Bob’s Burgers Graphic Novel Review

Bob’s Burgers Graphic Novel Review

April 15, 2015 0 By Tim Finch

Bob’s Burgers is one of the most under-appreciated shows on television. It’s hilarious and features an amazing cast of voice actors (including Kristen Schaal and the man/myth/legend himself, H. Jon Benjamin), but the show suffers by being sandwiched between animation giants The Simpsons and Family Guy. It seems that once again Fox is taking a great show and setting it up for failure despite its massive potential.

What does this have to do with the graphic novel, you ask? Well, nothing really, but it’s a shame that Bob’s Burgers doesn’t get the respect it deserves. Maybe that’s why I jumped at the opportunity to review the graphic novel based on the show, because I fear the show isn’t long for this world.

As a fan of the show, I was excited to see how the world of Bob’s Burgers translated into comic form. The graphic novel itself is a compilation of 5 separate issues, and each issue contains a recurring set of in-canon stories from the Bob’s Burgers universe. There is no real continuity between these stories, nor any common thread or plot. Instead, fans are treated to a mix of tales centered on each of the five main characters.

One doesn’t need to have watched any episodes of the television series to read the comics. However, there are plenty of references to older episodes, and an understanding of the characters’ personalities is helpful (especially for reading along in your head with their voices), so I would recommend watching some episodes of Bob’s Burgers first to get the most out of your experience.

Bob's Burgers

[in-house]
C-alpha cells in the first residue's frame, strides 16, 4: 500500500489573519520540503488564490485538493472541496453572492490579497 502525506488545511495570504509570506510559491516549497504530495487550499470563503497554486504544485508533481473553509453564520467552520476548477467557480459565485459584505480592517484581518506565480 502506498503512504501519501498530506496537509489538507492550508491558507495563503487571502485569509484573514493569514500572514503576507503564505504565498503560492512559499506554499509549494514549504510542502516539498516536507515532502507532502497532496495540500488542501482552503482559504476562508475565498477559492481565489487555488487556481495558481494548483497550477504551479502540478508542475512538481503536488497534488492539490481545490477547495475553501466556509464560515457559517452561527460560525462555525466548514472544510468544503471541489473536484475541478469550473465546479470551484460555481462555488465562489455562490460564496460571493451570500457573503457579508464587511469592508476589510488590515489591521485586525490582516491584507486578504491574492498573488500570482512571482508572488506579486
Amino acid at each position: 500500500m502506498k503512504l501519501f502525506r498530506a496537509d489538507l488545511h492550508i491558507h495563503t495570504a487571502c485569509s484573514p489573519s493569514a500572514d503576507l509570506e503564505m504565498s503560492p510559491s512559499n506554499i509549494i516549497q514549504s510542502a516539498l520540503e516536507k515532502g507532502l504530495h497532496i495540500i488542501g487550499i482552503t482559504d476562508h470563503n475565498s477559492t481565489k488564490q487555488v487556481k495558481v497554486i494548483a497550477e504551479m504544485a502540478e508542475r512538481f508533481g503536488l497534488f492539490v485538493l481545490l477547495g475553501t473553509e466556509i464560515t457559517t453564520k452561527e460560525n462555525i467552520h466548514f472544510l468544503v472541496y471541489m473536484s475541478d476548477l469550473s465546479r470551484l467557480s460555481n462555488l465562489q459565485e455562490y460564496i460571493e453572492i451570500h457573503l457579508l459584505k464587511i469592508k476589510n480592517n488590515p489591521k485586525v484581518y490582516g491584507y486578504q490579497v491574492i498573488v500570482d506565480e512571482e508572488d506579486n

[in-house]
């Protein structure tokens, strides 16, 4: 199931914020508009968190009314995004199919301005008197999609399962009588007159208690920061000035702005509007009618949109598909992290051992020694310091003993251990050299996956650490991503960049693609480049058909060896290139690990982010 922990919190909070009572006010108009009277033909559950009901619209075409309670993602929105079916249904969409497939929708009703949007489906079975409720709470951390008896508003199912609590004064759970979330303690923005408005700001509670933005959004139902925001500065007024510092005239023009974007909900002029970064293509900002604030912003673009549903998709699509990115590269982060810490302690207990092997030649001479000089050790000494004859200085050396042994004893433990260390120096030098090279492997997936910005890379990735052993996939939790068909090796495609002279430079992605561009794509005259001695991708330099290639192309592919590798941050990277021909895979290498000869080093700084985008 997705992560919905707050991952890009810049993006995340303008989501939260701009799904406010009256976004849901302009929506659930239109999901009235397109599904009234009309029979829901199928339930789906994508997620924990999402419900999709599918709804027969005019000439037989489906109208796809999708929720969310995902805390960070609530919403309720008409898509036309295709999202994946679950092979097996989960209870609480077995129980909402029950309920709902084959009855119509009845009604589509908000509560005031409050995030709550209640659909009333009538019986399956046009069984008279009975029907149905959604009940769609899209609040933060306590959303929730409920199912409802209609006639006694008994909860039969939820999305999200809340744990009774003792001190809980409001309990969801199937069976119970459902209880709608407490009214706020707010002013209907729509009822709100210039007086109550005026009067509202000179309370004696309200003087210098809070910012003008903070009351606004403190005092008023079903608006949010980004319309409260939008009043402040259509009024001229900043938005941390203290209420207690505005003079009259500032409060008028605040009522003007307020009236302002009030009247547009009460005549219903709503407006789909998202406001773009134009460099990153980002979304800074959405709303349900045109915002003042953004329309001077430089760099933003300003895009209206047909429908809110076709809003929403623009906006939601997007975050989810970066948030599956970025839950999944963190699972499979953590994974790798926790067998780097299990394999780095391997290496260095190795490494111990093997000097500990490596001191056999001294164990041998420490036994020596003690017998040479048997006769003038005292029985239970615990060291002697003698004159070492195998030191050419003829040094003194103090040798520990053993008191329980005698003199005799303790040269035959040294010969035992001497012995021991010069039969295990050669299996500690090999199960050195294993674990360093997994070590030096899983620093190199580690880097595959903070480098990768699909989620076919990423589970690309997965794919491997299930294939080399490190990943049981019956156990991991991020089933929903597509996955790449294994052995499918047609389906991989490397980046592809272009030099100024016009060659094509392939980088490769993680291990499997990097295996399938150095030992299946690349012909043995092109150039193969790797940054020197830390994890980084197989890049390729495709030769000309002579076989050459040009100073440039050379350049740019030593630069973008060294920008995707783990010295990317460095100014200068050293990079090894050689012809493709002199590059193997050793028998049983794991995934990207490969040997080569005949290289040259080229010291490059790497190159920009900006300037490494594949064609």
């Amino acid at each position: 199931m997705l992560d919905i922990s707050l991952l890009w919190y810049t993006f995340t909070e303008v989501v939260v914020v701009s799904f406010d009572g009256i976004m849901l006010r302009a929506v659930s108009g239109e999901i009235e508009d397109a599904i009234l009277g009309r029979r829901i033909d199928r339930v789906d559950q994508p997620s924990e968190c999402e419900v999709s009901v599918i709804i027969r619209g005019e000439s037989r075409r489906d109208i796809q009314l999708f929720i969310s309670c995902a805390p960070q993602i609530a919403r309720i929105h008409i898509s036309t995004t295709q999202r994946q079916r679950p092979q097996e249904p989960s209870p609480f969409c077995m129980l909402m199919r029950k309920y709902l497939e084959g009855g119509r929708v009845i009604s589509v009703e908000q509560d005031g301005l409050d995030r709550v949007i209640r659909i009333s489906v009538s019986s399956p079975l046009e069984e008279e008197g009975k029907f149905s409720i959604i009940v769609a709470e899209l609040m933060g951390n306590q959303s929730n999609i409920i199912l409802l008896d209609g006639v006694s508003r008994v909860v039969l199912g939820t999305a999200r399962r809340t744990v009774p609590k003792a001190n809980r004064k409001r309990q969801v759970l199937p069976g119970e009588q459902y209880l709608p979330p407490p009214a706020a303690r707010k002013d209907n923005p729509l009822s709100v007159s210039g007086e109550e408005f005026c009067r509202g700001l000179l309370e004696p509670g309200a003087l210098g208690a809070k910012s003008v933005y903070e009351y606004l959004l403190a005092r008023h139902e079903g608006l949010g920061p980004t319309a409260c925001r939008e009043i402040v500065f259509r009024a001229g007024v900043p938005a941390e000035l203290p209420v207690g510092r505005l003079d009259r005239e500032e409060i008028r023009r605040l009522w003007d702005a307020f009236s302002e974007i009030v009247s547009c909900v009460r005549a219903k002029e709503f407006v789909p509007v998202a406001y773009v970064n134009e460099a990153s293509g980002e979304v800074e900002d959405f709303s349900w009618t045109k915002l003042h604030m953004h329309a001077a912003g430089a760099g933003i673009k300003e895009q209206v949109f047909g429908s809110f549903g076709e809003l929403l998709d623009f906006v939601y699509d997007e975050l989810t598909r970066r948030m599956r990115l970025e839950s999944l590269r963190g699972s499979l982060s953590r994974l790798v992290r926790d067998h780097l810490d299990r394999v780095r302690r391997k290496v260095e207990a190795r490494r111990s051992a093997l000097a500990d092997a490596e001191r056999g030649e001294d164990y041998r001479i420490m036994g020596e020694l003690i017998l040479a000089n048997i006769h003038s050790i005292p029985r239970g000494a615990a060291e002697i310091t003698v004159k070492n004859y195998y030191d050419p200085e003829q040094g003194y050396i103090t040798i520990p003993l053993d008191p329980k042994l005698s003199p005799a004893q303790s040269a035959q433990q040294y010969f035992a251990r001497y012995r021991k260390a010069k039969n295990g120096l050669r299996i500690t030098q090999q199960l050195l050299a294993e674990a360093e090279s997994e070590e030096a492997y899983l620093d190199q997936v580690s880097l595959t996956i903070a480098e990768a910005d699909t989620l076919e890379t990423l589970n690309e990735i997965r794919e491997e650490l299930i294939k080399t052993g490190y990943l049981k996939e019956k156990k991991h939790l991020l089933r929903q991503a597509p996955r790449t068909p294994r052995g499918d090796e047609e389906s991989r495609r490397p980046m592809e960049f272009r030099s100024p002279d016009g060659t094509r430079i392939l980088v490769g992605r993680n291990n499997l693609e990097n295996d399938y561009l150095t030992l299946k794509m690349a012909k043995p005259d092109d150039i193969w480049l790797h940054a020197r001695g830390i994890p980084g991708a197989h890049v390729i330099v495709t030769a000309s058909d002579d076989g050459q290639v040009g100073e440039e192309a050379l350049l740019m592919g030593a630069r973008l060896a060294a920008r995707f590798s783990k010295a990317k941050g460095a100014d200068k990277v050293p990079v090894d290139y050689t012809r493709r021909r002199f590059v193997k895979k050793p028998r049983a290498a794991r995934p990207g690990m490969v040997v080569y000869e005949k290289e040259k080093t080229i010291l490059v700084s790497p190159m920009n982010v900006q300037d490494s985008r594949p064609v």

Bob’s Burgers Graphic Novel Review

Before I get into my impressions, I’ll outline how each issue is arranged. As I stated earlier, there are five issues, each with five stories focused on one of the main characters. Each of the kids gets their own short story (Gene – a musical, Louise – a mystery, Tina – erotic friend fiction), and the parents get one pagers (Bob – burger name ideas, Linda – letters from Linda).

As a fan of the show, I can see why each character got the theme they received (except maybe Louise…that one is odd), and in theory they would work great given each of their personalities. However, as I read through each issue, it became quite clear that 5-6 page stories and one-pagers were not enough to express what makes the show (and these characters) amazing.

For starters, the one-pagers for Linda and Bob were interesting at first, but by the 3rd or 4th time reading them they became dry and predictable, but without any familiarity. I could see that the writers were trying to convey Bob’s personality onto a faux notebook page spotted with grease where he brainstorms names for his burgers, but it only inspired a few chuckles along the way. I didn’t think it was fair to try and stuff great characters like Bob and Linda into a single page of a comic, and expecting readers to be okay with a few glances at Bob’s lame dad humor or Linda’s histrionics.